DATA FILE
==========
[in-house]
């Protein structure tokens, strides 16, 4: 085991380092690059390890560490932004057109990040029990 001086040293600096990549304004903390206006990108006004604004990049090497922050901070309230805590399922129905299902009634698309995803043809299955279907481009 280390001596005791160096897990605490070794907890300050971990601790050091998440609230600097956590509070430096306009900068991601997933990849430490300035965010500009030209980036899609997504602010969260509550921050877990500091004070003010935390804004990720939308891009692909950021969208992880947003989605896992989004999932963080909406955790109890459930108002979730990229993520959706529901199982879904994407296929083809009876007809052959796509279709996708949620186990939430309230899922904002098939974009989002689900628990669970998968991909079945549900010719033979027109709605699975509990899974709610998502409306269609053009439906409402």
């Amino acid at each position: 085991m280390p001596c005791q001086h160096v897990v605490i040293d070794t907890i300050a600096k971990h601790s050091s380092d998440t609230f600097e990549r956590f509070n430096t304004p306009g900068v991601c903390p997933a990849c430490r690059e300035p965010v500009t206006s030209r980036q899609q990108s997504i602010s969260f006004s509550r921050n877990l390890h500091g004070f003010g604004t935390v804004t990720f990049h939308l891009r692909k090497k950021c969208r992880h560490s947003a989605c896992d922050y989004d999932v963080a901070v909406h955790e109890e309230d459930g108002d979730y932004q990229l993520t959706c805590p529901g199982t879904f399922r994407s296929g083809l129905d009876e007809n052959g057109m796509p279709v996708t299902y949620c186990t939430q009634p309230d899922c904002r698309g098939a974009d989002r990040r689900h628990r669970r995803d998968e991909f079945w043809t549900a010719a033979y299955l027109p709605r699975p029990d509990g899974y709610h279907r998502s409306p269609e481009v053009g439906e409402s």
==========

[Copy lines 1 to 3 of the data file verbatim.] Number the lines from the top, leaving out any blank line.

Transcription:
[in-house]
């Protein structure tokens, strides 16, 4: 085991380092690059390890560490932004057109990040029990 001086040293600096990549304004903390206006990108006004604004990049090497922050901070309230805590399922129905299902009634698309995803043809299955279907481009 280390001596005791160096897990605490070794907890300050971990601790050091998440609230600097956590509070430096306009900068991601997933990849430490300035965010500009030209980036899609997504602010969260509550921050877990500091004070003010935390804004990720939308891009692909950021969208992880947003989605896992989004999932963080909406955790109890459930108002979730990229993520959706529901199982879904994407296929083809009876007809052959796509279709996708949620186990939430309230899922904002098939974009989002689900628990669970998968991909079945549900010719033979027109709605699975509990899974709610998502409306269609053009439906409402």
């Amino acid at each position: 085991m280390p001596c005791q001086h160096v897990v605490i040293d070794t907890i300050a600096k971990h601790s050091s380092d998440t609230f600097e990549r956590f509070n430096t304004p306009g900068v991601c903390p997933a990849c430490r690059e300035p965010v500009t206006s030209r980036q899609q990108s997504i602010s969260f006004s509550r921050n877990l390890h500091g004070f003010g604004t935390v804004t990720f990049h939308l891009r692909k090497k950021c969208r992880h560490s947003a989605c896992d922050y989004d999932v963080a901070v909406h955790e109890e309230d459930g108002d979730y932004q990229l993520t959706c805590p529901g199982t879904f399922r994407s296929g083809l129905d009876e007809n052959g057109m796509p279709v996708t299902y949620c186990t939430q009634p309230d899922c904002r698309g098939a974009d989002r990040r689900h628990r669970r995803d998968e991909f079945w043809t549900a010719a033979y299955l027109p709605r699975p029990d509990g899974y709610h279907r998502s409306p269609e481009v053009g439906e409402s």